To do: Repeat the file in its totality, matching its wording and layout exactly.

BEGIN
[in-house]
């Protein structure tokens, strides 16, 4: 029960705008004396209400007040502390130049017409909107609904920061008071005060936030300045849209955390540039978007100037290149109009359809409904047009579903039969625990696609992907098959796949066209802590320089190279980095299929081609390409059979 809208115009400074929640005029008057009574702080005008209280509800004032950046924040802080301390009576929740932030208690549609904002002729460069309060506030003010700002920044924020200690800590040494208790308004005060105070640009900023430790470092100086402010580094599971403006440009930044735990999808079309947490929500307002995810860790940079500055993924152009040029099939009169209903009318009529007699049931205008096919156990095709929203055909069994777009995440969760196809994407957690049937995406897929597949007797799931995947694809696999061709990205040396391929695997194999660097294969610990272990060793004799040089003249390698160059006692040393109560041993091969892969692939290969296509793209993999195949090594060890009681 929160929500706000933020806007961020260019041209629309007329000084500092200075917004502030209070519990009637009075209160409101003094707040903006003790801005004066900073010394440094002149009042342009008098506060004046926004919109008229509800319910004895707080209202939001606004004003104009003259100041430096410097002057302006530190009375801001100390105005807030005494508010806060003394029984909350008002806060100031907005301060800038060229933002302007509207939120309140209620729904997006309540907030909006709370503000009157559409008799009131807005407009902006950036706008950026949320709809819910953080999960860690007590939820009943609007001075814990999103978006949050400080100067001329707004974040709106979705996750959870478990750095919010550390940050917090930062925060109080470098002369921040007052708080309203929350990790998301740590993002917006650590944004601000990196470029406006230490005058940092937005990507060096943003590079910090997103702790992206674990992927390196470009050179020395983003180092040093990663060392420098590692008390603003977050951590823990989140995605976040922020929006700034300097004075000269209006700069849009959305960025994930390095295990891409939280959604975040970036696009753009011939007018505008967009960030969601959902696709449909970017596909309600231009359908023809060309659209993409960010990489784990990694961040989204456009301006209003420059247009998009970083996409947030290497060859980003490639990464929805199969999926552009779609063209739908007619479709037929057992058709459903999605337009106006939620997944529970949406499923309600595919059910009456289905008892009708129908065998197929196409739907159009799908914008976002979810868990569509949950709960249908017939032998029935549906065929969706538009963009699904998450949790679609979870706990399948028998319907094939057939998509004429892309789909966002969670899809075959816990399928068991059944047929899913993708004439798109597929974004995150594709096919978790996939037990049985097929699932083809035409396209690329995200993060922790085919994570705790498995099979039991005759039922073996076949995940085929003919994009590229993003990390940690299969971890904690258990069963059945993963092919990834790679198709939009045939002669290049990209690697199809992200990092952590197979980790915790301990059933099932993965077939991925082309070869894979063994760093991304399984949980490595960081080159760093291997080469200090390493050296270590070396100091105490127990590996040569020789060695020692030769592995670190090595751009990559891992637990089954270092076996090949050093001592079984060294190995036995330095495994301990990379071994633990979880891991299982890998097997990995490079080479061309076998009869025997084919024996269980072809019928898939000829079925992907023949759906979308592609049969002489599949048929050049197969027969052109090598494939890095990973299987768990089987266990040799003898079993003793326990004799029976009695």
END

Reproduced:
[in-house]
């Protein structure tokens, strides 16, 4: 029960705008004396209400007040502390130049017409909107609904920061008071005060936030300045849209955390540039978007100037290149109009359809409904047009579903039969625990696609992907098959796949066209802590320089190279980095299929081609390409059979 809208115009400074929640005029008057009574702080005008209280509800004032950046924040802080301390009576929740932030208690549609904002002729460069309060506030003010700002920044924020200690800590040494208790308004005060105070640009900023430790470092100086402010580094599971403006440009930044735990999808079309947490929500307002995810860790940079500055993924152009040029099939009169209903009318009529007699049931205008096919156990095709929203055909069994777009995440969760196809994407957690049937995406897929597949007797799931995947694809696999061709990205040396391929695997194999660097294969610990272990060793004799040089003249390698160059006692040393109560041993091969892969692939290969296509793209993999195949090594060890009681 929160929500706000933020806007961020260019041209629309007329000084500092200075917004502030209070519990009637009075209160409101003094707040903006003790801005004066900073010394440094002149009042342009008098506060004046926004919109008229509800319910004895707080209202939001606004004003104009003259100041430096410097002057302006530190009375801001100390105005807030005494508010806060003394029984909350008002806060100031907005301060800038060229933002302007509207939120309140209620729904997006309540907030909006709370503000009157559409008799009131807005407009902006950036706008950026949320709809819910953080999960860690007590939820009943609007001075814990999103978006949050400080100067001329707004974040709106979705996750959870478990750095919010550390940050917090930062925060109080470098002369921040007052708080309203929350990790998301740590993002917006650590944004601000990196470029406006230490005058940092937005990507060096943003590079910090997103702790992206674990992927390196470009050179020395983003180092040093990663060392420098590692008390603003977050951590823990989140995605976040922020929006700034300097004075000269209006700069849009959305960025994930390095295990891409939280959604975040970036696009753009011939007018505008967009960030969601959902696709449909970017596909309600231009359908023809060309659209993409960010990489784990990694961040989204456009301006209003420059247009998009970083996409947030290497060859980003490639990464929805199969999926552009779609063209739908007619479709037929057992058709459903999605337009106006939620997944529970949406499923309600595919059910009456289905008892009708129908065998197929196409739907159009799908914008976002979810868990569509949950709960249908017939032998029935549906065929969706538009963009699904998450949790679609979870706990399948028998319907094939057939998509004429892309789909966002969670899809075959816990399928068991059944047929899913993708004439798109597929974004995150594709096919978790996939037990049985097929699932083809035409396209690329995200993060922790085919994570705790498995099979039991005759039922073996076949995940085929003919994009590229993003990390940690299969971890904690258990069963059945993963092919990834790679198709939009045939002669290049990209690697199809992200990092952590197979980790915790301990059933099932993965077939991925082309070869894979063994760093991304399984949980490595960081080159760093291997080469200090390493050296270590070396100091105490127990590996040569020789060695020692030769592995670190090595751009990559891992637990089954270092076996090949050093001592079984060294190995036995330095495994301990990379071994633990979880891991299982890998097997990995490079080479061309076998009869025997084919024996269980072809019928898939000829079925992907023949759906979308592609049969002489599949048929050049197969027969052109090598494939890095990973299987768990089987266990040799003898079993003793326990004799029976009695």